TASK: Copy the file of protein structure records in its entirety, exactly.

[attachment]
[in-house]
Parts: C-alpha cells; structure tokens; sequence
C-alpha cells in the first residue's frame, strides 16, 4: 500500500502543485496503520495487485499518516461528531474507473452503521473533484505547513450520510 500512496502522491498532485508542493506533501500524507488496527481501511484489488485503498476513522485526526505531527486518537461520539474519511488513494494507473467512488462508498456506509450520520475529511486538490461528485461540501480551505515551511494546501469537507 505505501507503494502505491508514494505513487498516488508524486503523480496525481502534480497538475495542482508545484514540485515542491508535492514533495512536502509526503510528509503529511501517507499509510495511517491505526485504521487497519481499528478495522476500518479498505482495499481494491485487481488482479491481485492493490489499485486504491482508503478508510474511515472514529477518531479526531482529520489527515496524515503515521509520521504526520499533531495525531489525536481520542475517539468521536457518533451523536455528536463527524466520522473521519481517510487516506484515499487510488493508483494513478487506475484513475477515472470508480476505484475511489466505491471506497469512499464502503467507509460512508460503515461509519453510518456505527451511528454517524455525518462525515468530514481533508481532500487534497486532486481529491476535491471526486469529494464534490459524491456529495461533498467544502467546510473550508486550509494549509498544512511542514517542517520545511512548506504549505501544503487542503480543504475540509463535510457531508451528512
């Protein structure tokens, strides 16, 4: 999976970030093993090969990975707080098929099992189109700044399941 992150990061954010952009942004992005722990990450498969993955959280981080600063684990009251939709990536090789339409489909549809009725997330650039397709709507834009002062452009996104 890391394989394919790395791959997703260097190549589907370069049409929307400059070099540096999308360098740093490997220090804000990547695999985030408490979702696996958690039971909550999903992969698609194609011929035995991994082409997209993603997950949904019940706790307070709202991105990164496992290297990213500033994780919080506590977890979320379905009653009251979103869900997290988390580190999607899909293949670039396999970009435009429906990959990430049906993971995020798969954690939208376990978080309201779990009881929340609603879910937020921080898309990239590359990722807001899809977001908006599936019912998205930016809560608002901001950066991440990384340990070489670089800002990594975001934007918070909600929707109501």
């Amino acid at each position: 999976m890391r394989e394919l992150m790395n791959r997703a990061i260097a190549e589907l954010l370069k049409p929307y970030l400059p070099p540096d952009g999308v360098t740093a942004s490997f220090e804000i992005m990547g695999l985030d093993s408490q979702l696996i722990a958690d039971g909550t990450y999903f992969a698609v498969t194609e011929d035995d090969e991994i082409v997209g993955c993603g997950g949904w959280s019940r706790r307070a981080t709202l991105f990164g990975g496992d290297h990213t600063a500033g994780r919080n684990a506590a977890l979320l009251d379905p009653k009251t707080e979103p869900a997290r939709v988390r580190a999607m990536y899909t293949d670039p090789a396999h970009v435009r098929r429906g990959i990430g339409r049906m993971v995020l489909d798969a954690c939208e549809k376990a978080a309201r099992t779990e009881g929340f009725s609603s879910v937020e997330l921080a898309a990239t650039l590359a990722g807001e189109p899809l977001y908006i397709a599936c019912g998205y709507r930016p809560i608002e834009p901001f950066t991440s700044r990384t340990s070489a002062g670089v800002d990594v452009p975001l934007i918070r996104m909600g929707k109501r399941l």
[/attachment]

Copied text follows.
[in-house]
Parts: C-alpha cells; structure tokens; sequence
C-alpha cells in the first residue's frame, strides 16, 4: 500500500502543485496503520495487485499518516461528531474507473452503521473533484505547513450520510 500512496502522491498532485508542493506533501500524507488496527481501511484489488485503498476513522485526526505531527486518537461520539474519511488513494494507473467512488462508498456506509450520520475529511486538490461528485461540501480551505515551511494546501469537507 505505501507503494502505491508514494505513487498516488508524486503523480496525481502534480497538475495542482508545484514540485515542491508535492514533495512536502509526503510528509503529511501517507499509510495511517491505526485504521487497519481499528478495522476500518479498505482495499481494491485487481488482479491481485492493490489499485486504491482508503478508510474511515472514529477518531479526531482529520489527515496524515503515521509520521504526520499533531495525531489525536481520542475517539468521536457518533451523536455528536463527524466520522473521519481517510487516506484515499487510488493508483494513478487506475484513475477515472470508480476505484475511489466505491471506497469512499464502503467507509460512508460503515461509519453510518456505527451511528454517524455525518462525515468530514481533508481532500487534497486532486481529491476535491471526486469529494464534490459524491456529495461533498467544502467546510473550508486550509494549509498544512511542514517542517520545511512548506504549505501544503487542503480543504475540509463535510457531508451528512
């Protein structure tokens, strides 16, 4: 999976970030093993090969990975707080098929099992189109700044399941 992150990061954010952009942004992005722990990450498969993955959280981080600063684990009251939709990536090789339409489909549809009725997330650039397709709507834009002062452009996104 890391394989394919790395791959997703260097190549589907370069049409929307400059070099540096999308360098740093490997220090804000990547695999985030408490979702696996958690039971909550999903992969698609194609011929035995991994082409997209993603997950949904019940706790307070709202991105990164496992290297990213500033994780919080506590977890979320379905009653009251979103869900997290988390580190999607899909293949670039396999970009435009429906990959990430049906993971995020798969954690939208376990978080309201779990009881929340609603879910937020921080898309990239590359990722807001899809977001908006599936019912998205930016809560608002901001950066991440990384340990070489670089800002990594975001934007918070909600929707109501």
């Amino acid at each position: 999976m890391r394989e394919l992150m790395n791959r997703a990061i260097a190549e589907l954010l370069k049409p929307y970030l400059p070099p540096d952009g999308v360098t740093a942004s490997f220090e804000i992005m990547g695999l985030d093993s408490q979702l696996i722990a958690d039971g909550t990450y999903f992969a698609v498969t194609e011929d035995d090969e991994i082409v997209g993955c993603g997950g949904w959280s019940r706790r307070a981080t709202l991105f990164g990975g496992d290297h990213t600063a500033g994780r919080n684990a506590a977890l979320l009251d379905p009653k009251t707080e979103p869900a997290r939709v988390r580190a999607m990536y899909t293949d670039p090789a396999h970009v435009r098929r429906g990959i990430g339409r049906m993971v995020l489909d798969a954690c939208e549809k376990a978080a309201r099992t779990e009881g929340f009725s609603s879910v937020e997330l921080a898309a990239t650039l590359a990722g807001e189109p899809l977001y908006i397709a599936c019912g998205y709507r930016p809560i608002e834009p901001f950066t991440s700044r990384t340990s070489a002062g670089v800002d990594v452009p975001l934007i918070r996104m909600g929707k109501r399941l």